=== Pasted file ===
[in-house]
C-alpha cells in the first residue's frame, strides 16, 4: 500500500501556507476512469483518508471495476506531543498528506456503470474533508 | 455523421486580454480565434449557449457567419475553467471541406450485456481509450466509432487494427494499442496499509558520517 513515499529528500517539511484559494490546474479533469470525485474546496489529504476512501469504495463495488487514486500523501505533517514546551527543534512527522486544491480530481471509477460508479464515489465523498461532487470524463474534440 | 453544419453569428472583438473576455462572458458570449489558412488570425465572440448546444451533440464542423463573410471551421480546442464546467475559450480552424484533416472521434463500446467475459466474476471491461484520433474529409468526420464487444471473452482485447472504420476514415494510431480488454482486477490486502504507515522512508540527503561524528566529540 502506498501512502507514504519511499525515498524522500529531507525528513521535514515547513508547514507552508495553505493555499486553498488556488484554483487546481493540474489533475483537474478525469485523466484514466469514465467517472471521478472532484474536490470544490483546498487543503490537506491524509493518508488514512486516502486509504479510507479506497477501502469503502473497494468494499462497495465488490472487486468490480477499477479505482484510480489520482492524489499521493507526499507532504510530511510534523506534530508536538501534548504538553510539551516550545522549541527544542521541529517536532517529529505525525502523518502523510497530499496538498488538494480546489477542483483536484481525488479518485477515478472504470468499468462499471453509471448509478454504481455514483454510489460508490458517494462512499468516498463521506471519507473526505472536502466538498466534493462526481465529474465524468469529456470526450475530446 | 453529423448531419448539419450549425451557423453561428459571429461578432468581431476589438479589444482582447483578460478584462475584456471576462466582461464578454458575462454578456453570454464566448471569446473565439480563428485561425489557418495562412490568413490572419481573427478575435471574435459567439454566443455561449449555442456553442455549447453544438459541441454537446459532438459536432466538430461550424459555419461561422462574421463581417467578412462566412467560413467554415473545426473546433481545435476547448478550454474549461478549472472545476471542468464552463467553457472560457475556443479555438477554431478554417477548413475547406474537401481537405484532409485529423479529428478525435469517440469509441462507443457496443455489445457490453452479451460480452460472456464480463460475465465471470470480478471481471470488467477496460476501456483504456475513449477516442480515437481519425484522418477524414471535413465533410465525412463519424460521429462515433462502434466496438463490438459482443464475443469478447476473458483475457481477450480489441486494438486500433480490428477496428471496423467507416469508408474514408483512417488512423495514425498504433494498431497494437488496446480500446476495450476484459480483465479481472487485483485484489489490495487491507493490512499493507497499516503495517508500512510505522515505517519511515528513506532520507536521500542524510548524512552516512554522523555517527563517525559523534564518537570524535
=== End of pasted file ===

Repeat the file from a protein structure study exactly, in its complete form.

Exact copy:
[in-house]
C-alpha cells in the first residue's frame, strides 16, 4: 500500500501556507476512469483518508471495476506531543498528506456503470474533508 | 455523421486580454480565434449557449457567419475553467471541406450485456481509450466509432487494427494499442496499509558520517 513515499529528500517539511484559494490546474479533469470525485474546496489529504476512501469504495463495488487514486500523501505533517514546551527543534512527522486544491480530481471509477460508479464515489465523498461532487470524463474534440 | 453544419453569428472583438473576455462572458458570449489558412488570425465572440448546444451533440464542423463573410471551421480546442464546467475559450480552424484533416472521434463500446467475459466474476471491461484520433474529409468526420464487444471473452482485447472504420476514415494510431480488454482486477490486502504507515522512508540527503561524528566529540 502506498501512502507514504519511499525515498524522500529531507525528513521535514515547513508547514507552508495553505493555499486553498488556488484554483487546481493540474489533475483537474478525469485523466484514466469514465467517472471521478472532484474536490470544490483546498487543503490537506491524509493518508488514512486516502486509504479510507479506497477501502469503502473497494468494499462497495465488490472487486468490480477499477479505482484510480489520482492524489499521493507526499507532504510530511510534523506534530508536538501534548504538553510539551516550545522549541527544542521541529517536532517529529505525525502523518502523510497530499496538498488538494480546489477542483483536484481525488479518485477515478472504470468499468462499471453509471448509478454504481455514483454510489460508490458517494462512499468516498463521506471519507473526505472536502466538498466534493462526481465529474465524468469529456470526450475530446 | 453529423448531419448539419450549425451557423453561428459571429461578432468581431476589438479589444482582447483578460478584462475584456471576462466582461464578454458575462454578456453570454464566448471569446473565439480563428485561425489557418495562412490568413490572419481573427478575435471574435459567439454566443455561449449555442456553442455549447453544438459541441454537446459532438459536432466538430461550424459555419461561422462574421463581417467578412462566412467560413467554415473545426473546433481545435476547448478550454474549461478549472472545476471542468464552463467553457472560457475556443479555438477554431478554417477548413475547406474537401481537405484532409485529423479529428478525435469517440469509441462507443457496443455489445457490453452479451460480452460472456464480463460475465465471470470480478471481471470488467477496460476501456483504456475513449477516442480515437481519425484522418477524414471535413465533410465525412463519424460521429462515433462502434466496438463490438459482443464475443469478447476473458483475457481477450480489441486494438486500433480490428477496428471496423467507416469508408474514408483512417488512423495514425498504433494498431497494437488496446480500446476495450476484459480483465479481472487485483485484489489490495487491507493490512499493507497499516503495517508500512510505522515505517519511515528513506532520507536521500542524510548524512552516512554522523555517527563517525559523534564518537570524535